Seattle

Seattle lawmaker has a Nashville-like plan to build new arena to draw NHL to city

4 Comments

Quebec City and Kansas City aren’t the only places trying to draw attention from the NHL to their neighborhood. Seattle has been talked about before as a place that has interest in drawing the league to their city, but like the issues in Quebec City, Seattle doesn’t have an arena in town that’s NHL-ready (Quebec City will have one by 2015).

One Seattle lawmaker is trying to change that around, however, as he’d like to replace the city’s outdated and beat up Key Arena with a sparkling new facility that he thinks will be good enough to draw the NHL as well as the NBA into the U.S. Pacific northwest.

Coincidentally enough, this lawmaker is named Mike Hope and his plan to help fund the new arena is one that takes a nod from the tax codes in Nashville, Tennessee to help make it happen.

The proposed legislation would require local and visiting professional athletes in the NBA, NFL and MLB to pay a fee for every game they play in Seattle. He says a lot of other cities already have similar laws built into their tax revenue. Hope says it would levy $140 million towards a new sports arena. He’s also proposing specialty license plates for Sonics fans, generating another $10 million for bonds.

According to Hope, now is the time for the arena because construction costs are lower than they were in 2006, the last time the idea of building a new arena was floated.

Hope is optimistic the bill will pass because he believes it will gain bi-partisan support. He will be begin lobbying fellow lawmakers soon and officially introduce the bill in January during the regular session.

The idea is nice in thought, but making pro athletes pay up to play in that town is one that already doesn’t sit well with players and agents alike in the NHL. In Tennessee, the tax is known as the “Professional Privilege Tax for Professional Athletes” and is enforced on on pro athletes at the cost of $2,500 per game for up to three games played (PDF). Taking as much as $7,500 from pro athletes is a drop in the bucket for multi-millionaires, but for the kids out of the AHL or on a minimum contract, it’s a punch in the wallet.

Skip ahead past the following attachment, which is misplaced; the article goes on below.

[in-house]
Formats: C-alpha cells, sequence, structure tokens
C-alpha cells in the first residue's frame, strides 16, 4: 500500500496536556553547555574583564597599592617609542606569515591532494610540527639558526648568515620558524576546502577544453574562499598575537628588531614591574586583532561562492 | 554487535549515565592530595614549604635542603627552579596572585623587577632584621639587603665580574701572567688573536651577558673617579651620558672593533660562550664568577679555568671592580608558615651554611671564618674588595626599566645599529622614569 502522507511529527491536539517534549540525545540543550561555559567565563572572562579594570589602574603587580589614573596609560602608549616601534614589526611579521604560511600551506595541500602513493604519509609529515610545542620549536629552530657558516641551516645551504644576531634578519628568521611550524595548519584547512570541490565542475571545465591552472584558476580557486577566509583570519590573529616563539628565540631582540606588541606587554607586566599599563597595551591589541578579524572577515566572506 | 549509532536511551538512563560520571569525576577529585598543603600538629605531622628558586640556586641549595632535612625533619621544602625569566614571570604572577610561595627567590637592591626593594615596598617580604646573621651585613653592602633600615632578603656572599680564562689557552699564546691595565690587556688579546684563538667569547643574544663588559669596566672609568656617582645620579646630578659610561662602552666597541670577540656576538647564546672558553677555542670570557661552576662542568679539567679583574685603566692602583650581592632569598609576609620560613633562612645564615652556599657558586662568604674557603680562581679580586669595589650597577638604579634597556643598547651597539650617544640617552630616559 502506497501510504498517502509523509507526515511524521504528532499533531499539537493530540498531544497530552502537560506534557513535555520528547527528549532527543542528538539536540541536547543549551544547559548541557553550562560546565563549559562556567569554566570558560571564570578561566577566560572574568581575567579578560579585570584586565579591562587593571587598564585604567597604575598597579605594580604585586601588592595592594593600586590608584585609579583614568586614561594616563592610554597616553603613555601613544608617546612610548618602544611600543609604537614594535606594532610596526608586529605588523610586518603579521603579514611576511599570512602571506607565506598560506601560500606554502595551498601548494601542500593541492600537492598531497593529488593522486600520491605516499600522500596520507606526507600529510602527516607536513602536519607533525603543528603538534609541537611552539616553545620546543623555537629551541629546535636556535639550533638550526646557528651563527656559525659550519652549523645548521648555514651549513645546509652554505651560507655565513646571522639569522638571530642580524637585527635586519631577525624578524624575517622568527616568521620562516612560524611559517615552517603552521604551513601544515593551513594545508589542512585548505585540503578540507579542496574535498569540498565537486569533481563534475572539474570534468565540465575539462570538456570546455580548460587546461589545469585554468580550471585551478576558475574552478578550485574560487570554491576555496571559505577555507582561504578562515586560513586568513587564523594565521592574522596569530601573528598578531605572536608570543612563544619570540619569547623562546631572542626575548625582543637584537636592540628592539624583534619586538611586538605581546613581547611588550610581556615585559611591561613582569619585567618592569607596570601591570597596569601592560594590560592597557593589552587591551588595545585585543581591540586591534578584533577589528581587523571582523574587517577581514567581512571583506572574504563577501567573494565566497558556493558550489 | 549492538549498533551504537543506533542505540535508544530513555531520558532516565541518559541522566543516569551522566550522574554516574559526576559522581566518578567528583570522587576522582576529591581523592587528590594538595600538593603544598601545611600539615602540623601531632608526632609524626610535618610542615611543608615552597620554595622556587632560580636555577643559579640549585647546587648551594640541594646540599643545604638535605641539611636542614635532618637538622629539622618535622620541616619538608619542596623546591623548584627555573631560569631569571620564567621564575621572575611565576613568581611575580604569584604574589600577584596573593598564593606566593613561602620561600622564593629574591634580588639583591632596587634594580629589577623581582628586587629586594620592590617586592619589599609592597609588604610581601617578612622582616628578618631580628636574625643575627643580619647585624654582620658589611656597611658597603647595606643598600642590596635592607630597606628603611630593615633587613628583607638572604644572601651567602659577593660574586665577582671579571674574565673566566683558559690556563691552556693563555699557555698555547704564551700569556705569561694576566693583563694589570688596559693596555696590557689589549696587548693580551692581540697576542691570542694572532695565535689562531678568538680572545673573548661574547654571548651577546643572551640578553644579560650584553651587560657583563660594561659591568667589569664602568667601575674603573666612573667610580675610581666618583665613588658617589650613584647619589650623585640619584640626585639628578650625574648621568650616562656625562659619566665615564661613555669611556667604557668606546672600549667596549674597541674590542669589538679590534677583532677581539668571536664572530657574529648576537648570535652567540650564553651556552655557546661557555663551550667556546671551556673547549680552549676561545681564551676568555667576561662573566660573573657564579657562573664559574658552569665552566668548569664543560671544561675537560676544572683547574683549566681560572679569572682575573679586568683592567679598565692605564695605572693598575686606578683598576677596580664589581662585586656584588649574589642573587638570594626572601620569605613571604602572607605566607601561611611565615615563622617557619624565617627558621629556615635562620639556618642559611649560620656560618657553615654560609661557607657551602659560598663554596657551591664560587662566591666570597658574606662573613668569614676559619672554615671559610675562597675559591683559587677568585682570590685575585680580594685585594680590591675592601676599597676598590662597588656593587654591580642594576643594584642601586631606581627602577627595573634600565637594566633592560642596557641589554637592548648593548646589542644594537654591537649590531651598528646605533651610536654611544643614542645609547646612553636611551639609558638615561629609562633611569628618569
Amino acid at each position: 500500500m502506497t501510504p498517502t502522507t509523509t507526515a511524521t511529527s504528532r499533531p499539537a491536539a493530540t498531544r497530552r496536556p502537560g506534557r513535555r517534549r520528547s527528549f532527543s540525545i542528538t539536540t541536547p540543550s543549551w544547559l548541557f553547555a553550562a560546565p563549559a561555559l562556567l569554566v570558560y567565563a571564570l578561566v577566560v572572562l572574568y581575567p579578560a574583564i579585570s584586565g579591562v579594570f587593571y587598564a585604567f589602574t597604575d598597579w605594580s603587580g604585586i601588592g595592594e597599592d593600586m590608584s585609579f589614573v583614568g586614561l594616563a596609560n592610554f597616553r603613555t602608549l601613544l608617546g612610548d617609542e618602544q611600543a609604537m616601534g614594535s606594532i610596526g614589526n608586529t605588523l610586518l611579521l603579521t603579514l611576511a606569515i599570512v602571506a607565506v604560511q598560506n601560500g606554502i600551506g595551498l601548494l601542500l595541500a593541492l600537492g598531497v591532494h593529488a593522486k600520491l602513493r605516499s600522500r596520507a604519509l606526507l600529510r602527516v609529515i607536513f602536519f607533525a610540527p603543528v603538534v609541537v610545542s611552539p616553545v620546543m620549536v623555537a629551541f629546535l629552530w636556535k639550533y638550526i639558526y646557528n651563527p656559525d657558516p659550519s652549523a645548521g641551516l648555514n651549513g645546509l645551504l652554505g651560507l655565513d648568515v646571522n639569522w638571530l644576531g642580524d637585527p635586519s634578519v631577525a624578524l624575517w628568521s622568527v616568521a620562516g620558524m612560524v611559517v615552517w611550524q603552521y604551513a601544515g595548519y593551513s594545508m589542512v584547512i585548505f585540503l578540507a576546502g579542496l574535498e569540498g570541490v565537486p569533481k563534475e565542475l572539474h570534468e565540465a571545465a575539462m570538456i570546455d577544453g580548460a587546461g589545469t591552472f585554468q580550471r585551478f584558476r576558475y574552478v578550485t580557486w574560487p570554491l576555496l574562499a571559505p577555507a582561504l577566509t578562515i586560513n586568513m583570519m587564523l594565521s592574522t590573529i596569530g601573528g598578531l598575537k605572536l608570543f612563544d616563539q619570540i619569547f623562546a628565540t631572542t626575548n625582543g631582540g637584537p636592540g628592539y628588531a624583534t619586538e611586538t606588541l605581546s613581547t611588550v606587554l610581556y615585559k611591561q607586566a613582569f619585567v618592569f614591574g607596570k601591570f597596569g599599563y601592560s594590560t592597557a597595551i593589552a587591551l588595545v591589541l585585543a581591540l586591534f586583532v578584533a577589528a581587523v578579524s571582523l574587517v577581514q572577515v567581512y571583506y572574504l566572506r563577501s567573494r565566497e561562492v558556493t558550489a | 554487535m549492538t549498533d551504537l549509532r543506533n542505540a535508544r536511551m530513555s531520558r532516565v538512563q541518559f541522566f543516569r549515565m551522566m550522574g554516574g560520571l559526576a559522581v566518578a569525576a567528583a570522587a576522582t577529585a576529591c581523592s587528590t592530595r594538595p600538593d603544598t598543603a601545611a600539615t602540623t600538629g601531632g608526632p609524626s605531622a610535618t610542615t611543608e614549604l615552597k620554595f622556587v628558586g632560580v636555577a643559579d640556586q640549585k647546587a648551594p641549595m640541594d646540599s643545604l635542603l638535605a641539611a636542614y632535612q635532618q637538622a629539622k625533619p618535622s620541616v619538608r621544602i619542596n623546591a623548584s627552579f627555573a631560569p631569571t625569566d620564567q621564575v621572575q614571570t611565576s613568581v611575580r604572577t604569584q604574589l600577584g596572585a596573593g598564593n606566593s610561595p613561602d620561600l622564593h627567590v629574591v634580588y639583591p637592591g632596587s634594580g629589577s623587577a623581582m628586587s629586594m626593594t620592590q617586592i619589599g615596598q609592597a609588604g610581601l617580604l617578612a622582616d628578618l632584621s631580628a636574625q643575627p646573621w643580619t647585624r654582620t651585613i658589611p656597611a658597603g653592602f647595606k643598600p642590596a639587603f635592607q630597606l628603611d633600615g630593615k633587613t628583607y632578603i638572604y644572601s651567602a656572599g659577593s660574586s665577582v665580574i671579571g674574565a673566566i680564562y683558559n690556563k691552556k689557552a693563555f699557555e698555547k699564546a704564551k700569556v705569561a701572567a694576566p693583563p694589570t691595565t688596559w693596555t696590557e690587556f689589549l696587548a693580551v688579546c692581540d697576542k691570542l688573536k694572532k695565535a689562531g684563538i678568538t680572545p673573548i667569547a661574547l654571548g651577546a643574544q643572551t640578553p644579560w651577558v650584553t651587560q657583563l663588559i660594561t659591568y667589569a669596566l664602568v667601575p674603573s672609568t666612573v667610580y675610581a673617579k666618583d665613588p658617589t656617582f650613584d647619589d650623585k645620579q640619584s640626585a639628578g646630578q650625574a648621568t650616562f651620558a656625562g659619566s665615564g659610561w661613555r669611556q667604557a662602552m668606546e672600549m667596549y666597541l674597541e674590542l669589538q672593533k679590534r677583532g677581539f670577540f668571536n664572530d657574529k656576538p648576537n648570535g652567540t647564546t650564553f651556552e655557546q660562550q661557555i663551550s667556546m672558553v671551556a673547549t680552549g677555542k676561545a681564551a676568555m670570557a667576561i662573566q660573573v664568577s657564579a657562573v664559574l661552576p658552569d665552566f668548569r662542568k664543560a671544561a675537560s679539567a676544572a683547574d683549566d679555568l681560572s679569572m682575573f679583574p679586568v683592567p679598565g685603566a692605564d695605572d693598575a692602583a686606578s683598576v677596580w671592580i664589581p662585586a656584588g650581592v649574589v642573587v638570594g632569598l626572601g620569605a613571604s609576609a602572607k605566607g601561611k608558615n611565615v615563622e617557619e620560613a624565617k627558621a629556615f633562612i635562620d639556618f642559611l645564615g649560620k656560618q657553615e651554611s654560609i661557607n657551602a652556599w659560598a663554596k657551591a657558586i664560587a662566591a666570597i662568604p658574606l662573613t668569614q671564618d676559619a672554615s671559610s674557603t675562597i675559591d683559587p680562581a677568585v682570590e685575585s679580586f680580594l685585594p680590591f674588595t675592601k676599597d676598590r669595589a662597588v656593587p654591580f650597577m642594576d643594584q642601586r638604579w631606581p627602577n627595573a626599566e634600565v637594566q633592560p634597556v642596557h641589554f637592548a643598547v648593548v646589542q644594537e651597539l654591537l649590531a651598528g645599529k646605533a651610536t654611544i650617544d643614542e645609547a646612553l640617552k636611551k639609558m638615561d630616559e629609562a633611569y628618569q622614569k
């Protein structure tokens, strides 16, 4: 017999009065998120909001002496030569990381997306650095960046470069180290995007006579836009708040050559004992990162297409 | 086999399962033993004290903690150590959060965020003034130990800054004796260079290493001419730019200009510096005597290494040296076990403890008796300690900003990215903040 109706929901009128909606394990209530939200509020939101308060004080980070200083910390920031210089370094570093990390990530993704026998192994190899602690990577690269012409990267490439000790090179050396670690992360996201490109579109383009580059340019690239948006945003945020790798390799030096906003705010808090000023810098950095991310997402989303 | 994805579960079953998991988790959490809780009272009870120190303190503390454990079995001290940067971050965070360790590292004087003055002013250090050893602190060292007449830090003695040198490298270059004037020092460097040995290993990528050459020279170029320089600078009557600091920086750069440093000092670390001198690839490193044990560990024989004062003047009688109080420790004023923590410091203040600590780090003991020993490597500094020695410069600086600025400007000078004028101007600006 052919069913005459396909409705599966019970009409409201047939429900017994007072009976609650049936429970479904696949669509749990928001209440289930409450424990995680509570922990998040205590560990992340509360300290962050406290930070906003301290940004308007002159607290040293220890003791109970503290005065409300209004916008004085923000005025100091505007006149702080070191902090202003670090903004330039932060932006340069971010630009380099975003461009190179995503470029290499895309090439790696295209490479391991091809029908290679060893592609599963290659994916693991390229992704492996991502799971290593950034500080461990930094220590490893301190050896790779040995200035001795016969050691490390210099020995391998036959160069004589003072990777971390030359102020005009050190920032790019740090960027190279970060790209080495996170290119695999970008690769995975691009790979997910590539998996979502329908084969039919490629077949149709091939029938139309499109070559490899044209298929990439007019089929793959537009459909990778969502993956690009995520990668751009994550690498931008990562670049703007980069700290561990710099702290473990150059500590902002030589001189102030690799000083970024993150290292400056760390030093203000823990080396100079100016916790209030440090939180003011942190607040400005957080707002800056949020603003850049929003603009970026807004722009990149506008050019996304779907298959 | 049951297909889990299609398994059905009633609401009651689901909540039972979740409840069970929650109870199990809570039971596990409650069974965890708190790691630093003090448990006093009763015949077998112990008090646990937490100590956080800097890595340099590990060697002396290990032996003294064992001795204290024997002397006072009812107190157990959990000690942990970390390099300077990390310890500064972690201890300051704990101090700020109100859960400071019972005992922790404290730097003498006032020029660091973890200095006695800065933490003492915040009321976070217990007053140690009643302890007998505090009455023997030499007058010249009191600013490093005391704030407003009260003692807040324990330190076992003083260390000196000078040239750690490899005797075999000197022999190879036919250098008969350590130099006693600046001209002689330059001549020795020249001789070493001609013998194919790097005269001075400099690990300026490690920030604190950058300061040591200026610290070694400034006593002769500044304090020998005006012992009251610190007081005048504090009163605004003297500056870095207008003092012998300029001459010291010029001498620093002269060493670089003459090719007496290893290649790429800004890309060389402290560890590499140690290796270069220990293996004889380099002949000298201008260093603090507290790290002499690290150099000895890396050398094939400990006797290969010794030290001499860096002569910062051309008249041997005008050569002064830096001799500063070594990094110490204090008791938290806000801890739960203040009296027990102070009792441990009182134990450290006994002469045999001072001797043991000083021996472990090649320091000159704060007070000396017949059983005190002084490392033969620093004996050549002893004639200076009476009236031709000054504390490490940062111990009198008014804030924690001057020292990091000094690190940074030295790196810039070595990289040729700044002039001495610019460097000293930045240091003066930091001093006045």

With Seattle looking to do something similar to help get their arena built is a noble way to get the job done without a primary investor there willing to put down their own money or without having to ask the tax payers of Seattle to pay for it all themselves. After all, looking to build a new arena on a lark to try and attract one or two new tenants is a lot different than doing it for a team or teams that already call it home.

Seattle has been without a winter sports team since the Sonics were ripped out of the city and moved to Oklahoma City. Getting an NHL team in there to fill the void is an idea that’s been kicked around on the blogosphere since 2008 when the Sonics played their last game in the city. Getting a new arena built without mostly public money is a good thing. Doing it at the expense of the athletes you’re hoping to bring to town to fill the place up, however, seems a bit harsh.

(h/t RedditHockey on Twitter)

Fights, hits and a blown kiss: Stars and Blues get nasty

Leave a comment

Things were getting out of hand between the Dallas Stars and St. Louis Blues on the scoreboard in an eventual 6-1 Blues win.

They were also getting a little raucous on the ice when it was clear that the Stars weren’t going to stage a comeback.

Jamie Benn was whistled for cross-checking Alex Pietrangelo, but it was Stephen Johns‘ hit from behind on Pietrangelo really revved up the violence.

Watch that hit and then the scrum that ensued in the video above, which included a scary display of an angry Ryan Reaves … who got creative at the end.